Assembling your first bookcase and end table is a rite of passage for college students.

It’s up there with eating ramen noodles and cramming for exams.

My wife and I first house had a lot of flat pack furniture. We assembled it, painted the rooms, and shampooed the carpets. Just like most newlyweds starting a new life.

I certainly DO tip the refrigerator deliveryman, and the people who deliver washers, dryers, and other big items. I don’t consider them to be tradespeople. They are making very low wages doing unskilled work and it makes a huge difference to me if they are pleasant, considerate, and careful. I usually tell them to have lunch (or a six-pack) on me.

Cool story, Bro! You do realize that there are people out there without the tools or ability to assemble their own furniture.

The hex key is included with flat pack furniture. :wink:

I understand the first project people assemble can be intimidating. It’s best to start with an end table or bar stool. Something one person can do.

Bigger projects take more time and a 2nd person to hold things while you start the screws.

It sounds like your experience is limited to flat pack furniture. A simple stroll through a quality furniture store might expand your mind to the possibility that other types of furniture exist, which are likely more difficult to assemble. And again, there are people out there living with a disability or maybe just age, that may not have the ability to put together their own furniture. If the OP falls into one of those categories I’m sure he/she really appreciates your condescending “no brainer” attitude.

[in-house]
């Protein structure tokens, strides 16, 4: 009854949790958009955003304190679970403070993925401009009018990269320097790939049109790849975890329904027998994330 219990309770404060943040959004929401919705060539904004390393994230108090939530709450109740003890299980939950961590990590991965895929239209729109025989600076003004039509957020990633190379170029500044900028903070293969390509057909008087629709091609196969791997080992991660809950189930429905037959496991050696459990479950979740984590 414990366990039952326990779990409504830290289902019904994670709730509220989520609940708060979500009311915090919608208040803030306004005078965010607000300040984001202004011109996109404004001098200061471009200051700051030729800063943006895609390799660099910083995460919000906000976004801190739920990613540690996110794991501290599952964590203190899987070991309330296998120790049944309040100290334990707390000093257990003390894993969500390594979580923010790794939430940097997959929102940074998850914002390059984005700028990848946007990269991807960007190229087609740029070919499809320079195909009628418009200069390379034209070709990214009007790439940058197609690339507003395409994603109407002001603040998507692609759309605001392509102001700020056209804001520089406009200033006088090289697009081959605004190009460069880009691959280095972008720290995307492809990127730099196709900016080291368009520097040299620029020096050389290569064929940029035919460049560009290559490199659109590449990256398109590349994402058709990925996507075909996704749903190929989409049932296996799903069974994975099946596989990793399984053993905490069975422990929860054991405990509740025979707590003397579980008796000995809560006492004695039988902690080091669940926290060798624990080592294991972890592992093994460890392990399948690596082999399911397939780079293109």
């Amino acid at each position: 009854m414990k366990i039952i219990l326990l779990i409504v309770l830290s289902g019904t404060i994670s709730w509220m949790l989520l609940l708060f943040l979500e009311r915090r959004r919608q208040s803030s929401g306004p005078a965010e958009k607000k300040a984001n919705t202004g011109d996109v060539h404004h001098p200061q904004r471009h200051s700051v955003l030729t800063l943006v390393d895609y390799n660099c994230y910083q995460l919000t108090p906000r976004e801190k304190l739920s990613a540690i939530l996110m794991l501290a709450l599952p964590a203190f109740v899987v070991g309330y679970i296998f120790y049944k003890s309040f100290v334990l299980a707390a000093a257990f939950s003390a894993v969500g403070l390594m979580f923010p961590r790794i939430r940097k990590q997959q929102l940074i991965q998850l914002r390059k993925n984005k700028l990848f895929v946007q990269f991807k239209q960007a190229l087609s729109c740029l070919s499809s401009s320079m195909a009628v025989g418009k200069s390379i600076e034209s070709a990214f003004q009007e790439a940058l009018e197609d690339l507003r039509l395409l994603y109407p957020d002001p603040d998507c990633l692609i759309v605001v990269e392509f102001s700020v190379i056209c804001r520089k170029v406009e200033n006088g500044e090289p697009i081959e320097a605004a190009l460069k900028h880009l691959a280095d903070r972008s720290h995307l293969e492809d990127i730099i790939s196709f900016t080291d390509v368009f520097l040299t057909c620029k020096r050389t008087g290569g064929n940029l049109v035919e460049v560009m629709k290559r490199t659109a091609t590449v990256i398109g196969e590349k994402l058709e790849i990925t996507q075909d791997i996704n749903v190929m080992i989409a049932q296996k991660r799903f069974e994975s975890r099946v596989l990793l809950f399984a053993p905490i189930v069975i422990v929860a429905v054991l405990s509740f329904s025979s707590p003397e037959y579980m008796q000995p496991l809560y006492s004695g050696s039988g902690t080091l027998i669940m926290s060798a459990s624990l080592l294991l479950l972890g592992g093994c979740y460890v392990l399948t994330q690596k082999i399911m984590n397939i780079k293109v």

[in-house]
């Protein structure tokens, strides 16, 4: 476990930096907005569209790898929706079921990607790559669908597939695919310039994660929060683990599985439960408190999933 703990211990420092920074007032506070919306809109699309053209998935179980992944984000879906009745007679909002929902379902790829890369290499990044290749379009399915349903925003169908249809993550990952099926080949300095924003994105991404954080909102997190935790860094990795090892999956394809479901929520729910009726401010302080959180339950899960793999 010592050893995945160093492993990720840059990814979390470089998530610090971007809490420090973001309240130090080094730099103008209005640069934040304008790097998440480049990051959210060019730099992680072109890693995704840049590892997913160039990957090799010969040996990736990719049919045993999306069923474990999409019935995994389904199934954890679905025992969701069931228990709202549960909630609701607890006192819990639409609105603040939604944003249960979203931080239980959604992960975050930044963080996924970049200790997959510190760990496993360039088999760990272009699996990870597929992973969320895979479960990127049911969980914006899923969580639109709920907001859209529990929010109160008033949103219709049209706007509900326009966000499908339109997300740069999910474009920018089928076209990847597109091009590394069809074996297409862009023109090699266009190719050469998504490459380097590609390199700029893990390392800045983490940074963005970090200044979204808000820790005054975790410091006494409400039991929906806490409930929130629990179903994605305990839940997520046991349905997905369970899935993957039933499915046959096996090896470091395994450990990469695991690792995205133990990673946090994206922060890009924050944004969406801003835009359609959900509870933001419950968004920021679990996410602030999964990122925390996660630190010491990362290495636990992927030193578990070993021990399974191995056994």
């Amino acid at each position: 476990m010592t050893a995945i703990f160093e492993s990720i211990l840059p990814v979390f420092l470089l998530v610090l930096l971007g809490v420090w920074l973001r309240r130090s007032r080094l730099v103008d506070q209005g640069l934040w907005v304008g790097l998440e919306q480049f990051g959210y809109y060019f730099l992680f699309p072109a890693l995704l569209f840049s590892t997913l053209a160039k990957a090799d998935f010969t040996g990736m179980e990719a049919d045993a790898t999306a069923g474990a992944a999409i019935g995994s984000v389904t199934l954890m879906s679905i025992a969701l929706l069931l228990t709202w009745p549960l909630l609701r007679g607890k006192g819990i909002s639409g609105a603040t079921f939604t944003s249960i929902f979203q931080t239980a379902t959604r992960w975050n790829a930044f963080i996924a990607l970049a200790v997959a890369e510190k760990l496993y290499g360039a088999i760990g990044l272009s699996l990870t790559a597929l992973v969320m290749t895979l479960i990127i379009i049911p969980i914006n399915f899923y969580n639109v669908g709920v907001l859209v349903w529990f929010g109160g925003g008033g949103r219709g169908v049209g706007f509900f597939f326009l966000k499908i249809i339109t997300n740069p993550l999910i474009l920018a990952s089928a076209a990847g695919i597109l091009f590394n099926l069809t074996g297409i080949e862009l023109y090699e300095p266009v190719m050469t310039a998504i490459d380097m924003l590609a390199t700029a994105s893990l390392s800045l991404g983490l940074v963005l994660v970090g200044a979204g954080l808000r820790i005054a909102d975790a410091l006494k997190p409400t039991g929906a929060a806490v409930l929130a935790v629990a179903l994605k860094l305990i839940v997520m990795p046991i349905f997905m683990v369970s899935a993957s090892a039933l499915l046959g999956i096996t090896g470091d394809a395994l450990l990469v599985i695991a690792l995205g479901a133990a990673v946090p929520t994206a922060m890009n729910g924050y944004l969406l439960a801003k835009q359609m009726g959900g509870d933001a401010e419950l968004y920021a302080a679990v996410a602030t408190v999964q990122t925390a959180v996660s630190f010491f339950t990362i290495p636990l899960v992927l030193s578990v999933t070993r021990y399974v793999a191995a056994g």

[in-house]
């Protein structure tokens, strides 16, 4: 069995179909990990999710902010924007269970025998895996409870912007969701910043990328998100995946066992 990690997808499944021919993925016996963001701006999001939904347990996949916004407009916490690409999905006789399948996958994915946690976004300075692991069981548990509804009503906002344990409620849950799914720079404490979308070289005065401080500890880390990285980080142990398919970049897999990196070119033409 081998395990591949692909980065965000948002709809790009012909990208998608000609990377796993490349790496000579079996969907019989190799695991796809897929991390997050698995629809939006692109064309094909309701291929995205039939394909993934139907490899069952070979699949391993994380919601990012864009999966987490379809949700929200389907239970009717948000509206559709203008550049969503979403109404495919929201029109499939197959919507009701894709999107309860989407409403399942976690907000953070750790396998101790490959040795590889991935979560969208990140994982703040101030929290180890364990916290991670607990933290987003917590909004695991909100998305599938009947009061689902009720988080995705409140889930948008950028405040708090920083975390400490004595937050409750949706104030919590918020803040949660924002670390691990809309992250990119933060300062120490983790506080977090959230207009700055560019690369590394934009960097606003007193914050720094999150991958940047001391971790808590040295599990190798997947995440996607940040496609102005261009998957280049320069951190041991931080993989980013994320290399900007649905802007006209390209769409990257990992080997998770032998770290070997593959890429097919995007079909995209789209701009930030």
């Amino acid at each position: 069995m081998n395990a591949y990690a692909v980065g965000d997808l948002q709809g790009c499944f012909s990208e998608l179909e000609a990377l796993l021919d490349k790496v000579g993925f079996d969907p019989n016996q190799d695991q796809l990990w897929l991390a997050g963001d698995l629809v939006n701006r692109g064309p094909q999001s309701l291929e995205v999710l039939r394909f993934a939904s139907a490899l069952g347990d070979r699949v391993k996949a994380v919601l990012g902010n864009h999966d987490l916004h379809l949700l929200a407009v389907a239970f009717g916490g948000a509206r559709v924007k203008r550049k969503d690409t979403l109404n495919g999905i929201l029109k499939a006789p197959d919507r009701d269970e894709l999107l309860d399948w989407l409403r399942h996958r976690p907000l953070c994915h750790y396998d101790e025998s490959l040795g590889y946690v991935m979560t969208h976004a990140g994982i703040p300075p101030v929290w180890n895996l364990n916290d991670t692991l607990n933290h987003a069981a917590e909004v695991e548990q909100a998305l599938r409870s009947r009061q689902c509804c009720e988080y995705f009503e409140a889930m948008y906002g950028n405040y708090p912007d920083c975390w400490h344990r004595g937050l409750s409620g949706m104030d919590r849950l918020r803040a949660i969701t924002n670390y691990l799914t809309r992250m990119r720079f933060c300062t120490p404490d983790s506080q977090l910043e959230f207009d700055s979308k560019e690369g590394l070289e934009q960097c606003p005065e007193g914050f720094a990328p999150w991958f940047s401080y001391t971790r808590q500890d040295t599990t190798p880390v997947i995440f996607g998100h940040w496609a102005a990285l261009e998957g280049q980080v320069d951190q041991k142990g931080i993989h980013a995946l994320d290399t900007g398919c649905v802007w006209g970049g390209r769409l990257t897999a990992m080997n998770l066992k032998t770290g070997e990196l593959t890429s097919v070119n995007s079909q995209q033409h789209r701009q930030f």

Maybe order from places that pay their drivers a living wage. Appliance deliverymen average about 15 an hour, roughly the same as Fedex drivers (Well below UPS though. Support your local union.) Some are Teamsters, though it’s getting rarer unfortunately. If you want to tip them, by all means do so. I don’t begrudge them the extra cash. I’m just not sure it’s required.

I WOULDN’T buy quality furniture that requires assembly. It’s the factories job to assemble it. That’s why I pay a premium price.

I know some furniture is assembled at the store and then offered on the showroom. But, the consumer sees a finished piece of furniture for sell. It’s purchased and delivered to the home.

Flat pack furniture is cheaper because it’s in compact boxes and costs less to ship. They design it for the average person to assemble. IKEA has made a fortune selling this stuff. They put a lot of thought into making this stuff easy to assemble. It’s their entire business model.

This. Always this.